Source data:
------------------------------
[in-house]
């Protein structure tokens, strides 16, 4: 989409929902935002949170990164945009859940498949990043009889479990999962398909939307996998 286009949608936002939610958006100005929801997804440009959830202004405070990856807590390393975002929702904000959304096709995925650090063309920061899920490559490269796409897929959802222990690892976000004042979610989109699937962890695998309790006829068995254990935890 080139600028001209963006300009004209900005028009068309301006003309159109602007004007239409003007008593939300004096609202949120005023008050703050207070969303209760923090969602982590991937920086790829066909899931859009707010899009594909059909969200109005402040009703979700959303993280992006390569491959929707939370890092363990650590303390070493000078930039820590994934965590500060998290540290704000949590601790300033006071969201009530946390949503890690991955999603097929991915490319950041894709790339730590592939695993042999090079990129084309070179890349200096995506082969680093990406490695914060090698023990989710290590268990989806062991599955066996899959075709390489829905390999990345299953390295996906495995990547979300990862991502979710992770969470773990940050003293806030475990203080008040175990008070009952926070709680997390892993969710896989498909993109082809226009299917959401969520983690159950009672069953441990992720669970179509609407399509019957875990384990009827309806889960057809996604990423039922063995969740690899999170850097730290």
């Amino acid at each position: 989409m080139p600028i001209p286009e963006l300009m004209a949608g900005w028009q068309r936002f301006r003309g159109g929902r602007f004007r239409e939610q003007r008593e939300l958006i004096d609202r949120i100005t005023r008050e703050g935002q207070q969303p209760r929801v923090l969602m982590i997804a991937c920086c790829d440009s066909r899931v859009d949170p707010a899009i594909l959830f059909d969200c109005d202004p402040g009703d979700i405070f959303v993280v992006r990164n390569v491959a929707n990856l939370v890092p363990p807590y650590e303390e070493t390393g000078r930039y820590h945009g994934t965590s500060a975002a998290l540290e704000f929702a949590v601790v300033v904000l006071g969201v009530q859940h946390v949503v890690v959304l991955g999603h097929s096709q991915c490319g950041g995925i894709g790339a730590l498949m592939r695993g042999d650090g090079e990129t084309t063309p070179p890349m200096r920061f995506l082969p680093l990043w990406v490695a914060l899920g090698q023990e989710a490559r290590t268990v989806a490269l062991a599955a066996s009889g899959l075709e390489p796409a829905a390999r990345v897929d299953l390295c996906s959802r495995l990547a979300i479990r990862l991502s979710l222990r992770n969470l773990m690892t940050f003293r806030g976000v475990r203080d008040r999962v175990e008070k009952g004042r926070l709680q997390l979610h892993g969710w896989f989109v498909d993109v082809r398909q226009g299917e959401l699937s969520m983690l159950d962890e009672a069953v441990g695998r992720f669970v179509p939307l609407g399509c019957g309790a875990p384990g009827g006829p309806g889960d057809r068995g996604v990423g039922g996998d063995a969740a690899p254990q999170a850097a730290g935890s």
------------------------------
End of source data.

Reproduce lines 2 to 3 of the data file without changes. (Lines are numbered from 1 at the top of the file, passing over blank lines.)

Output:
């Protein structure tokens, strides 16, 4: 989409929902935002949170990164945009859940498949990043009889479990999962398909939307996998 286009949608936002939610958006100005929801997804440009959830202004405070990856807590390393975002929702904000959304096709995925650090063309920061899920490559490269796409897929959802222990690892976000004042979610989109699937962890695998309790006829068995254990935890 080139600028001209963006300009004209900005028009068309301006003309159109602007004007239409003007008593939300004096609202949120005023008050703050207070969303209760923090969602982590991937920086790829066909899931859009707010899009594909059909969200109005402040009703979700959303993280992006390569491959929707939370890092363990650590303390070493000078930039820590994934965590500060998290540290704000949590601790300033006071969201009530946390949503890690991955999603097929991915490319950041894709790339730590592939695993042999090079990129084309070179890349200096995506082969680093990406490695914060090698023990989710290590268990989806062991599955066996899959075709390489829905390999990345299953390295996906495995990547979300990862991502979710992770969470773990940050003293806030475990203080008040175990008070009952926070709680997390892993969710896989498909993109082809226009299917959401969520983690159950009672069953441990992720669970179509609407399509019957875990384990009827309806889960057809996604990423039922063995969740690899999170850097730290």
């Amino acid at each position: 989409m080139p600028i001209p286009e963006l300009m004209a949608g900005w028009q068309r936002f301006r003309g159109g929902r602007f004007r239409e939610q003007r008593e939300l958006i004096d609202r949120i100005t005023r008050e703050g935002q207070q969303p209760r929801v923090l969602m982590i997804a991937c920086c790829d440009s066909r899931v859009d949170p707010a899009i594909l959830f059909d969200c109005d202004p402040g009703d979700i405070f959303v993280v992006r990164n390569v491959a929707n990856l939370v890092p363990p807590y650590e303390e070493t390393g000078r930039y820590h945009g994934t965590s500060a975002a998290l540290e704000f929702a949590v601790v300033v904000l006071g969201v009530q859940h946390v949503v890690v959304l991955g999603h097929s096709q991915c490319g950041g995925i894709g790339a730590l498949m592939r695993g042999d650090g090079e990129t084309t063309p070179p890349m200096r920061f995506l082969p680093l990043w990406v490695a914060l899920g090698q023990e989710a490559r290590t268990v989806a490269l062991a599955a066996s009889g899959l075709e390489p796409a829905a390999r990345v897929d299953l390295c996906s959802r495995l990547a979300i479990r990862l991502s979710l222990r992770n969470l773990m690892t940050f003293r806030g976000v475990r203080d008040r999962v175990e008070k009952g004042r926070l709680q997390l979610h892993g969710w896989f989109v498909d993109v082809r398909q226009g299917e959401l699937s969520m983690l159950d962890e009672a069953v441990g695998r992720f669970v179509p939307l609407g399509c019957g309790a875990p384990g009827g006829p309806g889960d057809r068995g996604v990423g039922g996998d063995a969740a690899p254990q999170a850097a730290g935890s």